Do Physical Education Teachers Need a Master’s Degree?

While physical education teachers must know plenty about exercise science, kinesiology and sports safety, they are generally not required to have advanced degrees to work as public school teachers.

Without a sound and healthy body, many students have trouble concentrating on other subjects at school. Subsequently, physical education (P.E.) is one of the most important subjects taught in school besides health and nutrition.

Teachers who specialize in this subject must have nearly boundless energy, passion for vibrant health and expertise in sharing their knowledge of the subject to students of all ages. These educators often double as coaches at the schools where they teach or the communities in which they live.

Here is how many of them gain the necessary skills to become P.E. teachers as well as land teaching jobs in this subject area.

Academic Credentials

All states require that P.E. teachers possess undergraduate degrees to sit for their state teaching license examinations.

Most of these aspiring instructors gain four year degrees in education with specializations in health and physical education. During these degree programs, P.E. teaching candidates learn the science behind body movements through courses in physiology. They also learn the mechanics and rules of a variety of recreational sports like basketball, soccer, football, volleyball, tennis, golf and even bowling. These future educators may also take courses that relate to health and nutrition.

P.E. teacher candidates are exposed to innovative teaching methods that help them to convey methods of sports play that are both effective and safe for young audiences.

Educators who have long term career goals that extend beyond standard grade school instruction or who want to increase their pay within the current public school system may choose to pursue advanced degrees like the Master of Science in Physical Education and Coaching.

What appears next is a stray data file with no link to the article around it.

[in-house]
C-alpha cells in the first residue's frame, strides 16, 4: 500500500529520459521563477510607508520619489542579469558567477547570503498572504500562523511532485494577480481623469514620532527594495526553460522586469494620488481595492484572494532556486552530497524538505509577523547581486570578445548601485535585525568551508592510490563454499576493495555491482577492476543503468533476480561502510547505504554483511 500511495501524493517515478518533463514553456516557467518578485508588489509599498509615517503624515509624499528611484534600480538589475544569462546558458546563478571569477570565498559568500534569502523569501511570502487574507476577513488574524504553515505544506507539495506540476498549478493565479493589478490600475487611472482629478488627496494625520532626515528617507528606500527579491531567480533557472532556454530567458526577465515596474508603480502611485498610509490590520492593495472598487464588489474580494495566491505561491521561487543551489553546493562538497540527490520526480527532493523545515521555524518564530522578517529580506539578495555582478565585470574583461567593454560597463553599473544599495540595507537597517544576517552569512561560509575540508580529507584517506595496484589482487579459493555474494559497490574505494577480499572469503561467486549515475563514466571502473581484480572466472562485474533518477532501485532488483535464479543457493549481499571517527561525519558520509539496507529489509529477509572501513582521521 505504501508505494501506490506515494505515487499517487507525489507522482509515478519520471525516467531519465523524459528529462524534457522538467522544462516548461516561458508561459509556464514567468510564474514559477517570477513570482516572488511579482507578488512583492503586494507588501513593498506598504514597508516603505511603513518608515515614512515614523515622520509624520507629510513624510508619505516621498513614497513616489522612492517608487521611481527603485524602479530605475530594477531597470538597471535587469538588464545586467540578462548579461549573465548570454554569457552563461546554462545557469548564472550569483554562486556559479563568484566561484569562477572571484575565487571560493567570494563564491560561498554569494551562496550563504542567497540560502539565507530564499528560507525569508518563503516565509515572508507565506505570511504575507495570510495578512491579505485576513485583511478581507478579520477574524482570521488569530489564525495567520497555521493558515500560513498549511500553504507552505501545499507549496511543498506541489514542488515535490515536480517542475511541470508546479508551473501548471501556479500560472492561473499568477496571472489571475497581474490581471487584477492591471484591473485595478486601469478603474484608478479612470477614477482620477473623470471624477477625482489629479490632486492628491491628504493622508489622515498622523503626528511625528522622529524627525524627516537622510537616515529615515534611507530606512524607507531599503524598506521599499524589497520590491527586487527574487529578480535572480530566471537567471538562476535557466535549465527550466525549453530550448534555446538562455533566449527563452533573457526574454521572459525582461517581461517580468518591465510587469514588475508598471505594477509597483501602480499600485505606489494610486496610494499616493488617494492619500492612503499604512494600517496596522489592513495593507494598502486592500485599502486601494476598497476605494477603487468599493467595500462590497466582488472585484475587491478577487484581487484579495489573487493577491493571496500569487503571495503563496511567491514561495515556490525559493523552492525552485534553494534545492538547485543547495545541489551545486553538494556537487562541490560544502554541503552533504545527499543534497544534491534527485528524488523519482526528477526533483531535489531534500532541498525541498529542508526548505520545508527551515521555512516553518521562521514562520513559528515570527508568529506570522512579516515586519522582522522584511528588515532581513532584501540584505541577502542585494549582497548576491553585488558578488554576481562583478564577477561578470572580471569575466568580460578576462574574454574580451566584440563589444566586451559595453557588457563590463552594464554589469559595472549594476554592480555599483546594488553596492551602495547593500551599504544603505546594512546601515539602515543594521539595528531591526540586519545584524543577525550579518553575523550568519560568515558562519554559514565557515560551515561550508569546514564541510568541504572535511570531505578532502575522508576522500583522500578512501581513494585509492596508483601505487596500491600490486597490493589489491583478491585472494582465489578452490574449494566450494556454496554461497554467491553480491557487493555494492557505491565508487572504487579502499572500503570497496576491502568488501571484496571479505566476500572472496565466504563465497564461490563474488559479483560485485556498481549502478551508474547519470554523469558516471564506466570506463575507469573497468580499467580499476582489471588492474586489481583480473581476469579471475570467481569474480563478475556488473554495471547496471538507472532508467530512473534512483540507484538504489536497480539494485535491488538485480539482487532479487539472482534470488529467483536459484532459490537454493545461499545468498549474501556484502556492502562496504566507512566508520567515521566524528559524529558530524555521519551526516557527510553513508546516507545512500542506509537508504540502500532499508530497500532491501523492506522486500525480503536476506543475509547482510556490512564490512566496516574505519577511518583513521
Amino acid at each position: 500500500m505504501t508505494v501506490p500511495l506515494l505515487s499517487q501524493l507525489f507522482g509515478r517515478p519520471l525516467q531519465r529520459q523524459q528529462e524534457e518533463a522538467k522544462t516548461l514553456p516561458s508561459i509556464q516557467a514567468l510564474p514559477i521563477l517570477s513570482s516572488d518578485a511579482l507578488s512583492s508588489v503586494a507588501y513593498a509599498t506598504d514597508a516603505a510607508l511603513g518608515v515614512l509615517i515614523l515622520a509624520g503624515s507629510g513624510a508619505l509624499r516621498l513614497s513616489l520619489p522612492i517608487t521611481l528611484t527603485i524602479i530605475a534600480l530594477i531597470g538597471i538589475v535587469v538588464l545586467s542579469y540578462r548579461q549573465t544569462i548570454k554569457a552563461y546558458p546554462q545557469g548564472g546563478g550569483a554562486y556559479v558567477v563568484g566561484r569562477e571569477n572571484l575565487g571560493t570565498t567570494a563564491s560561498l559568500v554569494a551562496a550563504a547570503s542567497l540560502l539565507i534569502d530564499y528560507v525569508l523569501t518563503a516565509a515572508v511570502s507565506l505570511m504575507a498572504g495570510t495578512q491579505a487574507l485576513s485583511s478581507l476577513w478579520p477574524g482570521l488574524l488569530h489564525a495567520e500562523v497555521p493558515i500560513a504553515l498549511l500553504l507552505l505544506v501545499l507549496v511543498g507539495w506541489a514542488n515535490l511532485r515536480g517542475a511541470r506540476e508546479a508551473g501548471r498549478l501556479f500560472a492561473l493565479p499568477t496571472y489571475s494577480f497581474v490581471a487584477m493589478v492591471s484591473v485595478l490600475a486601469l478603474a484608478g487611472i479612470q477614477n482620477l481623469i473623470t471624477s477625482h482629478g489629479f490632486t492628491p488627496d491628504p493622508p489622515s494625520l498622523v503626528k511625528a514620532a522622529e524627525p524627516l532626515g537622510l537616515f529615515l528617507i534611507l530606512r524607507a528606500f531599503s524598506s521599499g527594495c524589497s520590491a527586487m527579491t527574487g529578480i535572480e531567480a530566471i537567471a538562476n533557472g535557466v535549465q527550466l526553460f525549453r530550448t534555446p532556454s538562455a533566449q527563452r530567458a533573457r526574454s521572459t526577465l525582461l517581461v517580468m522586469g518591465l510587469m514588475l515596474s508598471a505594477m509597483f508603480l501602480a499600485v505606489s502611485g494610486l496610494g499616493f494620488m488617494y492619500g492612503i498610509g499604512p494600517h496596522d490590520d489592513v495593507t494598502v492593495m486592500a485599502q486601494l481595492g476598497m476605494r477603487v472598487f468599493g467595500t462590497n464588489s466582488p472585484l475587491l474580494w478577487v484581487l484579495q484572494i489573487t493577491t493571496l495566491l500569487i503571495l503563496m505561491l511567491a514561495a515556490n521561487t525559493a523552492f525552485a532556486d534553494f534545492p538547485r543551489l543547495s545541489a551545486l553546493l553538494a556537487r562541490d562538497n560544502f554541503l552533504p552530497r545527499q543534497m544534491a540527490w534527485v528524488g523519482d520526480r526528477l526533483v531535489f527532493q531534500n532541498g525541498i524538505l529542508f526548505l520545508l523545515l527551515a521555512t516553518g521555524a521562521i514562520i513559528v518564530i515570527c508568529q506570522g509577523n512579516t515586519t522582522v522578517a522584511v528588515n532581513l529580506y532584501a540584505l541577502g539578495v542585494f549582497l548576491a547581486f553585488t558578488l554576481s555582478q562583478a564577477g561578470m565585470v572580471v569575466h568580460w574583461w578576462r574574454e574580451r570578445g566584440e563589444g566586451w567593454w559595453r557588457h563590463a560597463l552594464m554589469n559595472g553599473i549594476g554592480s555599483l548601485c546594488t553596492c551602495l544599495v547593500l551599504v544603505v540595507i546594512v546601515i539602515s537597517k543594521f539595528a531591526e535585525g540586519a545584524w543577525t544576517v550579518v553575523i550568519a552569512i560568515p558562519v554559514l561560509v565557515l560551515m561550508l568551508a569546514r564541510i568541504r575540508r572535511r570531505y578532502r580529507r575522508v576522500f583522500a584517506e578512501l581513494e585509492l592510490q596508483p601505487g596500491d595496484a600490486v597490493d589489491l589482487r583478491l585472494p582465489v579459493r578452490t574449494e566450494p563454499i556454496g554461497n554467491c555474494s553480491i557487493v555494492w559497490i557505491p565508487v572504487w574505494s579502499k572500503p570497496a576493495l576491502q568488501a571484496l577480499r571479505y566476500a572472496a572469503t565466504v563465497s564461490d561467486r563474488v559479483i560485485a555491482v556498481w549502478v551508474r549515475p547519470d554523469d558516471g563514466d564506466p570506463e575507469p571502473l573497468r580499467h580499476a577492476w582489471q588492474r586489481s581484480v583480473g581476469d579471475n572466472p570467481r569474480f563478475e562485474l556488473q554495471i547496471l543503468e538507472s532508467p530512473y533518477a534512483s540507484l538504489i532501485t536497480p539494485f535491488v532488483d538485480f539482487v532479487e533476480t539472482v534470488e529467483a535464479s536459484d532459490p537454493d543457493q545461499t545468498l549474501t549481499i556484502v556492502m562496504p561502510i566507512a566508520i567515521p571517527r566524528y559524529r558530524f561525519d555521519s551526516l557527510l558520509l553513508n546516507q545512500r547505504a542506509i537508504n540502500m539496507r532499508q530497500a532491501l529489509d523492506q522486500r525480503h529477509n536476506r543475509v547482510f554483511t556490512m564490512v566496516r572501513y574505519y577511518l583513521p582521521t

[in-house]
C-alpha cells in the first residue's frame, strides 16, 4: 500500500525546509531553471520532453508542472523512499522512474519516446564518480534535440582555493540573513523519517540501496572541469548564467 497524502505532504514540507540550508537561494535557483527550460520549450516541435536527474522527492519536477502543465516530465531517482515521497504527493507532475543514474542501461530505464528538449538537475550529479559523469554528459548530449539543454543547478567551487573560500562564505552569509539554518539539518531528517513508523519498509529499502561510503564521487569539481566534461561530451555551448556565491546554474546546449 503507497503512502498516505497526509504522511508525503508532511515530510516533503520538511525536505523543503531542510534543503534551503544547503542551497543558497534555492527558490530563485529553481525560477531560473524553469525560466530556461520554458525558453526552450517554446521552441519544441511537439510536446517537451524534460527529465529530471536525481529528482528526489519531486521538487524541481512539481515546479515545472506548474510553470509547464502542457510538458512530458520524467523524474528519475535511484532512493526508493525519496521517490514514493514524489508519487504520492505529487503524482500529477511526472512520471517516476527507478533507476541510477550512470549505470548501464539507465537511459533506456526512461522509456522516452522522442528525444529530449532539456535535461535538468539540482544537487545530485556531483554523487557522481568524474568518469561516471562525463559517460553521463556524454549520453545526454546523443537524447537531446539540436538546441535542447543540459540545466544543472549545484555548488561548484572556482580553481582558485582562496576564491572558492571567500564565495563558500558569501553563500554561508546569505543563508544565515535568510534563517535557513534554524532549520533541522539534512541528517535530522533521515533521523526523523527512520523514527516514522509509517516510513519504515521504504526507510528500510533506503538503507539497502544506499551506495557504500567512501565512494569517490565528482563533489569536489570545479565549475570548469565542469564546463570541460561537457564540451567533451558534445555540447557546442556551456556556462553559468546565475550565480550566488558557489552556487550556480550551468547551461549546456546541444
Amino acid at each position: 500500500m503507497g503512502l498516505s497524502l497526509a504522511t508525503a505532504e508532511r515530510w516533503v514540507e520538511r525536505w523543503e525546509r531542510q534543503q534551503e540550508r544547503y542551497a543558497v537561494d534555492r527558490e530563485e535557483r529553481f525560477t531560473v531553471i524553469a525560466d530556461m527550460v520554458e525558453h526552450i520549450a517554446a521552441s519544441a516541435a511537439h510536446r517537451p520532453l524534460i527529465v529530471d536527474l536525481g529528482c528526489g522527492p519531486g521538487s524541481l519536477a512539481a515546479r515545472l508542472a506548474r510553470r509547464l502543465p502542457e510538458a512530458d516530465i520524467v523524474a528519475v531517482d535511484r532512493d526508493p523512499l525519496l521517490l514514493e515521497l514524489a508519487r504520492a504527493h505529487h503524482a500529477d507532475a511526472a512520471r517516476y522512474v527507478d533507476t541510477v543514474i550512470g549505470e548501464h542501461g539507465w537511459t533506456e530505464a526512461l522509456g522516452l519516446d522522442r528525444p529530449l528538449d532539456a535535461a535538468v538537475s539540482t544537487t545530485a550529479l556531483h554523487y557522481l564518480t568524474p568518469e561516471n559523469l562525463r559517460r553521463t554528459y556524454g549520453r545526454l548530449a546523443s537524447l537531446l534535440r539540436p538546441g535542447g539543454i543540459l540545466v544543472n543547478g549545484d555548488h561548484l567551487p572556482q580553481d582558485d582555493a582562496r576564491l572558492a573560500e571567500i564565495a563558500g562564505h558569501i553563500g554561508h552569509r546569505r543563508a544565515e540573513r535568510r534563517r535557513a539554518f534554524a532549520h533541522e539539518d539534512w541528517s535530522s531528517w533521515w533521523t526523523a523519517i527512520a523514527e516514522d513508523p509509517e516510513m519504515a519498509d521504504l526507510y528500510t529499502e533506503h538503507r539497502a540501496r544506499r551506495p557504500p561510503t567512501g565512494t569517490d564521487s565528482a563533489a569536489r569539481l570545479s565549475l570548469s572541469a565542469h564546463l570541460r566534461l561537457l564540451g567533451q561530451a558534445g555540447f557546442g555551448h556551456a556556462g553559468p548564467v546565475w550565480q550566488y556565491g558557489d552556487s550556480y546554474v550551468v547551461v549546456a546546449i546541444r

Supervised Field Assignments

All education professionals gain hands on experience through field work assignments before they actually become official teachers, and P.E. teaching candidates are no exceptions. These instructional candidates spend significant portions of their degree programs participating in observational sessions and co-teaching opportunities in nearby schools. During these assignments, student teachers learn how to plan sports activities, execute plans and assess student progress; many of them also generate health class lesson plans.

Related: 5 Tips for Staying Healthy During Student Teaching

Teaching License and Certification

Most education degree programs like those for aspiring P.E. teachers prepare students to gain their state teaching licenses. The requirements for licensing vary by state, but most education graduates must take comprehensive exams to earn their licenses. P.E. teacher candidates undergo additional assessments to gain the physical education and health teaching endorsements that they need to instruct children in their chosen specialty area.

Continued Education and Alternate Career Paths

It literally pays for P.E. teachers to continue increasing their subject knowledge and cache of credentials. One way that public school teachers increase their salaries is by taking continuing education courses and gaining related certifications. The coaching credential that is administered by the National High School Coaches Association is a useful certification for high school P.E. teachers. Savvy P.E. teachers also seek out exercise certifications like those for personal training, aerobics and Pilates that allow them to extend their class offerings at school and eventually branch out into other career paths later.


Being a P.E. teacher is a physically and mentally demanding profession that is not often appreciated by many students until well after they graduate. It can also be a financially rewarding career field for educational professionals who keep learning and gaining professional credentials. Many physical education teachers can supplement their incomes by leveraging their teaching experience and knowledge of exercise science to become personal trainers or wellness coaches for youths and adults.